Menella Bute Smedley

The Prince and the Outlaw

 Next Poem          

Oh, it was our gallant Prince Edward,
Rode forth into Alton wood;
His plume was white, his sword was bright,
His heart was brave and good;
He saw the sunlight through the trees,
Checkering the grassy earth;
He felt the breath of the summer breeze,
And his spirit was full of mirth.
It was there he met with a stranger knight,
With disdain upon his face;
His mail was worn, and his eye spake scorn,
And full stately was his pace.
“Now who art thou, of the darksome brow,
Who wanderest here so free?”
“Oh, I'm one that will walk the green green woods,
And never ask leave of thee.”
“How now, thou churl?” quoth the angry prince,
“Ask pardon on thy knee!
I am England's heir, of my wrath beware,
Or ill shall it fare with thee.”
“Art thou England's heir?” quoth the outlaw bold;
“Well, if thy words be true,
I see not why, such a knight as I
Should fear for such as you.
I am Adam de Gordon, a noble free;
Perchance thou hast heard my name.”
“I have heard it, I trow (quoth the prince), and thou
Art a traitor of blackest fame.
Yield thee to me!” But the outlaw cried,
“Now, if thou knowest not fear,
Out with thy sword! by a good knight's word,
I will give thee battle here.”
“Come on!” cried that prince of dauntless heart;
“Yet pause while I alight,
For I never will play the craven's part,
At odds with thee to fight.”
He sprang from his steed, he drew his blade,
And a terrible fray began,
The very first stroke that Prince Edward made,
Blood from the Gordon ran.
At the second stroke that Prince Edward made,
The Gordon fell on his knee;
But he did not kneel to cry for aid—
Of a loftier heart was he.
To his feet he sprang, and the angry clang
Of their flashing swords did sound
Far through the green and solemn woods,
Stretching in beauty round.
The Gordon is pale, and his strength doth fail,
And his blood is ebbing fast,
But the spirit so high, in his flashing eye
Is dauntless to the last.
He hath struck the prince on his mailèd breast,
But the prince laugh'd scornfully;
“Oh, was it the wood-breeze stirr'd my vest,
Or a leaf from yonder tree?”
There is bitter grief in the Gordon's eye,
For he feels his strength depart;
It is not that he fears to die—
To be conquer'd grieves his heart;
He sinks, like a gallant ship o'erthrown
By the blast and the driving surf:
“I yield me not!” is his last faint tone,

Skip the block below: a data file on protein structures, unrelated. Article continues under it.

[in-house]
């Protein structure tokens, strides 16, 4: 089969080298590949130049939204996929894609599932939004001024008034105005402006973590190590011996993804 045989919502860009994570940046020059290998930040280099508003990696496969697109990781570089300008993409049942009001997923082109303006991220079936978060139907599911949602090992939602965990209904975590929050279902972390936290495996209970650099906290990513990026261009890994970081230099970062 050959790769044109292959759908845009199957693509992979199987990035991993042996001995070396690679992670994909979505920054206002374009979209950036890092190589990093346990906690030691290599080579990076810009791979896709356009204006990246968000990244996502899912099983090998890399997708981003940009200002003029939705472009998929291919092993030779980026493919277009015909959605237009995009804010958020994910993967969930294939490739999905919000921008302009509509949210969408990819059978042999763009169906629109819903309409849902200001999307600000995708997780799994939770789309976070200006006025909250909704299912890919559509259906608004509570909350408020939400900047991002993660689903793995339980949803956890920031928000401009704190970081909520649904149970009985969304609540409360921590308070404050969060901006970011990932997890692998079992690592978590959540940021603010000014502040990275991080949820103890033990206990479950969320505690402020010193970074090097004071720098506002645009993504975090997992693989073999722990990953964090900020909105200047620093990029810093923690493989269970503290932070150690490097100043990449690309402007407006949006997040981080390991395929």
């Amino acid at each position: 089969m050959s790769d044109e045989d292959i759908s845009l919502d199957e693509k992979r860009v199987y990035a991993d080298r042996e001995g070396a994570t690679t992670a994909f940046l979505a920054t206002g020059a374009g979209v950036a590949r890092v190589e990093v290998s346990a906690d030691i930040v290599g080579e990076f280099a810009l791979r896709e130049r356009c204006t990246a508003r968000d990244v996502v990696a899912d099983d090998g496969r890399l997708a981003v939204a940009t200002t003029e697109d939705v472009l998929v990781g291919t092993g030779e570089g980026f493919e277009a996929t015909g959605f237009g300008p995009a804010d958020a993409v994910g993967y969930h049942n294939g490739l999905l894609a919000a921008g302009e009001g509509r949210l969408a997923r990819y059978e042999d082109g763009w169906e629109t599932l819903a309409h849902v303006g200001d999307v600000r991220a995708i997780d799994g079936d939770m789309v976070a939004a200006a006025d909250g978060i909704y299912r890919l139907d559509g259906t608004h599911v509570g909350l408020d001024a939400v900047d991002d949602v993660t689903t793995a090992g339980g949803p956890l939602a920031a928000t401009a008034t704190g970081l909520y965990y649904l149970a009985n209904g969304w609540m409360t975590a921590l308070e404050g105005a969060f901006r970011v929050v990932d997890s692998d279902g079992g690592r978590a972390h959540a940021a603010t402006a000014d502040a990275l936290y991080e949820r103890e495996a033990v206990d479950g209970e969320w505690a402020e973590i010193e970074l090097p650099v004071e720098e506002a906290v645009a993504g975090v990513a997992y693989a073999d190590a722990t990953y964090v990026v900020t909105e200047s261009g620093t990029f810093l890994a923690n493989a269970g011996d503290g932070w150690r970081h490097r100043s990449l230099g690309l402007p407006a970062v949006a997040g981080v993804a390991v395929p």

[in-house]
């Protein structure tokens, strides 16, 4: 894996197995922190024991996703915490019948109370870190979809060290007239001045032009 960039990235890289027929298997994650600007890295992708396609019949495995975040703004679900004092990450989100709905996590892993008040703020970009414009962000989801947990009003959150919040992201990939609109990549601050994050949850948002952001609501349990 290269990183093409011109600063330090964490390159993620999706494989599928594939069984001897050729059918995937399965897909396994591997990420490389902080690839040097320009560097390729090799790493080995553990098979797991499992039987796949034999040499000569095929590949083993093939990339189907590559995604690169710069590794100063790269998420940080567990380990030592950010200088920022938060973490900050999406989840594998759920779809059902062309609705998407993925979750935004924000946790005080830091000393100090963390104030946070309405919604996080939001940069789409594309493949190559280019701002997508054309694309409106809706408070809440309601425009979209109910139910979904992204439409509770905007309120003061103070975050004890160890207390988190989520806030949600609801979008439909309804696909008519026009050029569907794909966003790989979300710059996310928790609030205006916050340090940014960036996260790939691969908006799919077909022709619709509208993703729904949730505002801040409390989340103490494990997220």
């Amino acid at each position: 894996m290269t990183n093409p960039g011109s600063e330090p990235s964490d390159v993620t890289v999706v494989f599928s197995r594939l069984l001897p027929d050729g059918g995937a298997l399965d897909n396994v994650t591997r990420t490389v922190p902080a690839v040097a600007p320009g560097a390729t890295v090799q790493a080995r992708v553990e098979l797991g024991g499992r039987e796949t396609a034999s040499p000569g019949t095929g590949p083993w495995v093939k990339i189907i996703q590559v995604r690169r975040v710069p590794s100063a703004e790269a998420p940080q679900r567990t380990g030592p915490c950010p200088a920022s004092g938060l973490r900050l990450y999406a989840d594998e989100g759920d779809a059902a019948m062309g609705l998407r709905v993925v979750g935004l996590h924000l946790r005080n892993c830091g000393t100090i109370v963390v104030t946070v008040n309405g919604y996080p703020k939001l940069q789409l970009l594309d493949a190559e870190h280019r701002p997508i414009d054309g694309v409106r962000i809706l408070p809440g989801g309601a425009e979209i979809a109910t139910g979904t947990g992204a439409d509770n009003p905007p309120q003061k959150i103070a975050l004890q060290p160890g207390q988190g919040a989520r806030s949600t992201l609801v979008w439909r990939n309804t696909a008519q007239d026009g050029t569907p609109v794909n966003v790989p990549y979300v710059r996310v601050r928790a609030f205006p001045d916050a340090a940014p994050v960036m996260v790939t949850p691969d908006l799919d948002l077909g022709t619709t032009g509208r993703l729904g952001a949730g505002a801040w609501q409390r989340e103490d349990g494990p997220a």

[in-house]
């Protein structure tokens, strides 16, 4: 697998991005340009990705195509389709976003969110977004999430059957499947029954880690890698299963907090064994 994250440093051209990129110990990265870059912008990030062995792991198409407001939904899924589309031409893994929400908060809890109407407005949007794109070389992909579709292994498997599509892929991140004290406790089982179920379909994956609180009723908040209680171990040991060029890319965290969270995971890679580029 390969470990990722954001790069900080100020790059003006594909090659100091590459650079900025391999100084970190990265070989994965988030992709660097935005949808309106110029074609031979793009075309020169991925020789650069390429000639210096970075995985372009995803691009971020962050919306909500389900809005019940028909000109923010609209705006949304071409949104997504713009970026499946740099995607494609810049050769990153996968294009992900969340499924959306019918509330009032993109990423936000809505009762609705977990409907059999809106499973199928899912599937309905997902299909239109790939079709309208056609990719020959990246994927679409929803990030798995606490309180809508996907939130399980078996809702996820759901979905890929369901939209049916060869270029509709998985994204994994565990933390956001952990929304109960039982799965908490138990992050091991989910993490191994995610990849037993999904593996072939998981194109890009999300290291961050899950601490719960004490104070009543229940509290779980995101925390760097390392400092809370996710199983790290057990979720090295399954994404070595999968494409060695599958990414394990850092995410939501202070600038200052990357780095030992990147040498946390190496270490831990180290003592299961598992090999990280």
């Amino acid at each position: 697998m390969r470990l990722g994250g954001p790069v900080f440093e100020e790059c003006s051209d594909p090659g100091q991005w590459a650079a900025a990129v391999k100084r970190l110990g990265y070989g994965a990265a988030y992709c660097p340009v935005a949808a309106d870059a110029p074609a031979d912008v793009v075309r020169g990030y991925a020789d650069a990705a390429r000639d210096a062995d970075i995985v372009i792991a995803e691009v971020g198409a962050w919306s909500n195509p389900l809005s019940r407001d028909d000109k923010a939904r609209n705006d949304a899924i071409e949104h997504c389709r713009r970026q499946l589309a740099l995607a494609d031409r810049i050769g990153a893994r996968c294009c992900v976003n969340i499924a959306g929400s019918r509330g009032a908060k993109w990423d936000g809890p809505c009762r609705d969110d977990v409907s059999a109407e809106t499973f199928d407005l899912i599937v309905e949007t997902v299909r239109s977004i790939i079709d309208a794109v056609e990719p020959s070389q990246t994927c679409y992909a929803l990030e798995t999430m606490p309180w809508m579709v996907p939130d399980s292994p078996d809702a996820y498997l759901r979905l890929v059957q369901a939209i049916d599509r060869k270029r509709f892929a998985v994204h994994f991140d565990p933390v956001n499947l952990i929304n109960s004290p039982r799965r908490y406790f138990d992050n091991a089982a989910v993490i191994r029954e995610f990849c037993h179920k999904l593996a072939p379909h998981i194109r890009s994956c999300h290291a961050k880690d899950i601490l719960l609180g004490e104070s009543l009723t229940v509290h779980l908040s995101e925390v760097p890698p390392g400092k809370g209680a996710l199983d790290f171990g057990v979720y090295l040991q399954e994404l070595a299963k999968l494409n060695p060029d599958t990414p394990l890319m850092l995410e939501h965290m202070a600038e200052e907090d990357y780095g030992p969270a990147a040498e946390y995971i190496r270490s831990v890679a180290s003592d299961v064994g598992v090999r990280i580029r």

As he falls on the trampled turf.
The prince was proud as a reinless steed—
Pride is an evil thing—
But the heart he bore was a heart indeed,
Right worthy of a king;
He sheath'd his blade, he sprang to aid
The Gordon as he lay.
“Rise up,” cried he, “my valorous foe,
Thou hast borne thee well to-day.”
He kneel'd by his side, he stanch'd the tide
Of life-blood flowing free;
With his scarf he bound each gaping wound,
And he sooth'd their agony.
He lifted the Gordon on his steed,
Himself he held the rein:
“I hold thee,” he said, “for a knight indeed,
And I give thee thy life again.”
There was bitter grief in the Gordon's eye,
Not for defeat that grief,
But he wept for his broken loyalty
To such a generous chief.
Humbly he bent his knightly head
With a changed and gentle brow:
“Oh, pardon! I yield, I yield!” he said;
“I am truly conquer'd now.”
Behold how mercy softeneth still
The haughtiest heart that beats;
Pride with disdain may be answer'd again,
But pardon at once defeats.
The brave man felt forgiveness melt
A heart by fear unshaken;
He was ready to die, for his loyalty
To the prince he had forsaken.
Prince Edward hath brought him to Guilford Tower
Ere that summer's day is o'er;
He hath led him in to the secret bower
Of his fair wife Alianore;
His mother, the lady of gay Provence,
And his sire, the king, were there;
Oh, scarcely the Gordon dared advance
In a presence so stately and fair.
But the prince hath kneel'd at his father's feet,—
For the Gordon's life he sues;
His lady so fair, she join'd his prayer;
And how should the king refuse?
Can he his own dear son withstand,
So duteous, brave, and true;
And the loveliest lady in all the land
Kneeling before him too?
“My children, arise!” the old king said,
And a tear was in his eye;
He laid his hand on each bright young head,
And he bless'd them fervently.
“With a joyful heart I grant your prayer,
And I bid the Gordon live;
Oh, the happiest part of a monarch's care
Is to pity and forgive.”
Then spake the queen so fair and free,—
“The Gordon I will make
Steward of my royal house,” quoth she,
“For these dear children's sake.”
May every prince be as generous
(Be this our prayer to Heaven),
And may every gallant rebel thus
Repent and be forgiven.

Next Poem 

 Back to
Menella Bute Smedley